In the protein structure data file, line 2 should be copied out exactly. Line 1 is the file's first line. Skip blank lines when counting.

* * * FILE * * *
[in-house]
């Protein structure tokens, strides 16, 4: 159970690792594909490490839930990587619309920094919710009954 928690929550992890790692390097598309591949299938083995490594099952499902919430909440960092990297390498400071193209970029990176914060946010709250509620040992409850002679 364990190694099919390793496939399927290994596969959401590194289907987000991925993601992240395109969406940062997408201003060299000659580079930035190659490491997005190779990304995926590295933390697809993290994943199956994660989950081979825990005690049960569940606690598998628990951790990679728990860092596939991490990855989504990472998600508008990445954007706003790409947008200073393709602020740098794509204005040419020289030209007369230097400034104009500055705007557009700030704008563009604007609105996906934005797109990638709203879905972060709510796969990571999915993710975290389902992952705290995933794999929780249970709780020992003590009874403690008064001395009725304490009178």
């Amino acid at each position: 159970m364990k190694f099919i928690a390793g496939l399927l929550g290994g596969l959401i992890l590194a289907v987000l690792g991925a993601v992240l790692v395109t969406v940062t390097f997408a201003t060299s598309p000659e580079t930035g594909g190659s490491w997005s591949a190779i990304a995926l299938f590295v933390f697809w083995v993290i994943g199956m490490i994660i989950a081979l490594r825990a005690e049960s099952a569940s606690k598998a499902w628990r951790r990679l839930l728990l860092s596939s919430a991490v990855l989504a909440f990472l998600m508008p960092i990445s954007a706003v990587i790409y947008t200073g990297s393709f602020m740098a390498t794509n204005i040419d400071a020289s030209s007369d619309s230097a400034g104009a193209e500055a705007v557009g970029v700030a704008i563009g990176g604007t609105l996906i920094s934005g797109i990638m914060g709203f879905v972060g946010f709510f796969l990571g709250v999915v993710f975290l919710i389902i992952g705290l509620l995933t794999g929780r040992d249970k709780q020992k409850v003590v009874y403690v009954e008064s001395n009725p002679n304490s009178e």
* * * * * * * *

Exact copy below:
């Protein structure tokens, strides 16, 4: 159970690792594909490490839930990587619309920094919710009954 928690929550992890790692390097598309591949299938083995490594099952499902919430909440960092990297390498400071193209970029990176914060946010709250509620040992409850002679 364990190694099919390793496939399927290994596969959401590194289907987000991925993601992240395109969406940062997408201003060299000659580079930035190659490491997005190779990304995926590295933390697809993290994943199956994660989950081979825990005690049960569940606690598998628990951790990679728990860092596939991490990855989504990472998600508008990445954007706003790409947008200073393709602020740098794509204005040419020289030209007369230097400034104009500055705007557009700030704008563009604007609105996906934005797109990638709203879905972060709510796969990571999915993710975290389902992952705290995933794999929780249970709780020992003590009874403690008064001395009725304490009178």